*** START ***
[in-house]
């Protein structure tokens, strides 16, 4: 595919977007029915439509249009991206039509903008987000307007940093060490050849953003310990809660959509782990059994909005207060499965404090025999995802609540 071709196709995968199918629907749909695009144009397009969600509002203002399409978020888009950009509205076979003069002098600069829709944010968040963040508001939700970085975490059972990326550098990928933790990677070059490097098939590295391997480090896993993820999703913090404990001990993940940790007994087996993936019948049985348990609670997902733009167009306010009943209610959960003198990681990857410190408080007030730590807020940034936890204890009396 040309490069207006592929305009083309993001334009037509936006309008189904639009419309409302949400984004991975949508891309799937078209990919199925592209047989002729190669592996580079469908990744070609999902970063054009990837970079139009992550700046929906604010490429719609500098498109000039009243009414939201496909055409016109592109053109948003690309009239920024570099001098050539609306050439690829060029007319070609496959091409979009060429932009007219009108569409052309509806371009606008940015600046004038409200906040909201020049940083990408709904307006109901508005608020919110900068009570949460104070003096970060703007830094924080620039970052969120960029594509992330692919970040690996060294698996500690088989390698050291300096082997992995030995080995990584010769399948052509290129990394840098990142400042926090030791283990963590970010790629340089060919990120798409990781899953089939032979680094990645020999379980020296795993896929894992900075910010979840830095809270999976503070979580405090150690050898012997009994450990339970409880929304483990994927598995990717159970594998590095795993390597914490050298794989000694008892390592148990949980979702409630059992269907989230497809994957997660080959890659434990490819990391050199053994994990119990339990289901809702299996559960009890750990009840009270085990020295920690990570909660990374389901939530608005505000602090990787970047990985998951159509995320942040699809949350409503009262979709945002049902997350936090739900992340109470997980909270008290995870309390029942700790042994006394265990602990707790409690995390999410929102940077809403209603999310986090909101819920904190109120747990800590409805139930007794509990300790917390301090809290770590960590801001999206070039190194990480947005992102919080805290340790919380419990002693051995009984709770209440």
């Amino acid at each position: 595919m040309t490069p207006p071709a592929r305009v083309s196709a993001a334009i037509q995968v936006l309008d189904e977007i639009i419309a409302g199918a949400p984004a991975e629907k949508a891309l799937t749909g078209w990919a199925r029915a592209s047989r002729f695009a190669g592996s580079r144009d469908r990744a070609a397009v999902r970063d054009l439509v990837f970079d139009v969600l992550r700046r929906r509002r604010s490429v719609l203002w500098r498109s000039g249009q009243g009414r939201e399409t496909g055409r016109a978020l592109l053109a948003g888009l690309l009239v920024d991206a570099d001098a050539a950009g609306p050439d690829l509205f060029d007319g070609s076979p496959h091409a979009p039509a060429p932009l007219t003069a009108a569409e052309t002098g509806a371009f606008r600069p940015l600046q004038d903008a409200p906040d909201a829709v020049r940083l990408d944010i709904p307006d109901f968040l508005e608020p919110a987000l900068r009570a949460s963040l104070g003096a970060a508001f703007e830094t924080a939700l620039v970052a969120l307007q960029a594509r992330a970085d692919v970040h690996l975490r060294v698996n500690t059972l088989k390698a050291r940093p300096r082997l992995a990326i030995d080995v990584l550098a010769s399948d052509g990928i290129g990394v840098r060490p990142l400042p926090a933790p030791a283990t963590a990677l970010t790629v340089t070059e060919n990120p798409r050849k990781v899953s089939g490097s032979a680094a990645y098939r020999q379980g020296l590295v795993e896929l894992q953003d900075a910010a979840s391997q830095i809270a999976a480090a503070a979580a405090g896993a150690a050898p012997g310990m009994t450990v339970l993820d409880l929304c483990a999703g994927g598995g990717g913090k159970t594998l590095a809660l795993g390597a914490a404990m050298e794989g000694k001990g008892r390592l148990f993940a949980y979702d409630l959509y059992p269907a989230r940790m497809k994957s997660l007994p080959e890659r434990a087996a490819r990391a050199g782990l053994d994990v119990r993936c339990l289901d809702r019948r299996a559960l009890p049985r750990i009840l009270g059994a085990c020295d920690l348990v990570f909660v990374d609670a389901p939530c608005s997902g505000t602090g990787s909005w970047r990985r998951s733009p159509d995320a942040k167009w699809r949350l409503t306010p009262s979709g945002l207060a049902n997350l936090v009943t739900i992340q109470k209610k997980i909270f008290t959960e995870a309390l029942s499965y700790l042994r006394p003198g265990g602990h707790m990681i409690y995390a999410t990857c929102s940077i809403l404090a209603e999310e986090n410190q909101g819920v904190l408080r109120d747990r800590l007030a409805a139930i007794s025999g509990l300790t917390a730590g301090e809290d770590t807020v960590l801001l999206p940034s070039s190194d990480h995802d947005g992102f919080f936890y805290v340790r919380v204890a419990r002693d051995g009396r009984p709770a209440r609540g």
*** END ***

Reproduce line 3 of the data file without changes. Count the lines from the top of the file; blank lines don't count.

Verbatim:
């Amino acid at each position: 595919m040309t490069p207006p071709a592929r305009v083309s196709a993001a334009i037509q995968v936006l309008d189904e977007i639009i419309a409302g199918a949400p984004a991975e629907k949508a891309l799937t749909g078209w990919a199925r029915a592209s047989r002729f695009a190669g592996s580079r144009d469908r990744a070609a397009v999902r970063d054009l439509v990837f970079d139009v969600l992550r700046r929906r509002r604010s490429v719609l203002w500098r498109s000039g249009q009243g009414r939201e399409t496909g055409r016109a978020l592109l053109a948003g888009l690309l009239v920024d991206a570099d001098a050539a950009g609306p050439d690829l509205f060029d007319g070609s076979p496959h091409a979009p039509a060429p932009l007219t003069a009108a569409e052309t002098g509806a371009f606008r600069p940015l600046q004038d903008a409200p906040d909201a829709v020049r940083l990408d944010i709904p307006d109901f968040l508005e608020p919110a987000l900068r009570a949460s963040l104070g003096a970060a508001f703007e830094t924080a939700l620039v970052a969120l307007q960029a594509r992330a970085d692919v970040h690996l975490r060294v698996n500690t059972l088989k390698a050291r940093p300096r082997l992995a990326i030995d080995v990584l550098a010769s399948d052509g990928i290129g990394v840098r060490p990142l400042p926090a933790p030791a283990t963590a990677l970010t790629v340089t070059e060919n990120p798409r050849k990781v899953s089939g490097s032979a680094a990645y098939r020999q379980g020296l590295v795993e896929l894992q953003d900075a910010a979840s391997q830095i809270a999976a480090a503070a979580a405090g896993a150690a050898p012997g310990m009994t450990v339970l993820d409880l929304c483990a999703g994927g598995g990717g913090k159970t594998l590095a809660l795993g390597a914490a404990m050298e794989g000694k001990g008892r390592l148990f993940a949980y979702d409630l959509y059992p269907a989230r940790m497809k994957s997660l007994p080959e890659r434990a087996a490819r990391a050199g782990l053994d994990v119990r993936c339990l289901d809702r019948r299996a559960l009890p049985r750990i009840l009270g059994a085990c020295d920690l348990v990570f909660v990374d609670a389901p939530c608005s997902g505000t602090g990787s909005w970047r990985r998951s733009p159509d995320a942040k167009w699809r949350l409503t306010p009262s979709g945002l207060a049902n997350l936090v009943t739900i992340q109470k209610k997980i909270f008290t959960e995870a309390l029942s499965y700790l042994r006394p003198g265990g602990h707790m990681i409690y995390a999410t990857c929102s940077i809403l404090a209603e999310e986090n410190q909101g819920v904190l408080r109120d747990r800590l007030a409805a139930i007794s025999g509990l300790t917390a730590g301090e809290d770590t807020v960590l801001l999206p940034s070039s190194d990480h995802d947005g992102f919080f936890y805290v340790r919380v204890a419990r002693d051995g009396r009984p709770a209440r609540g």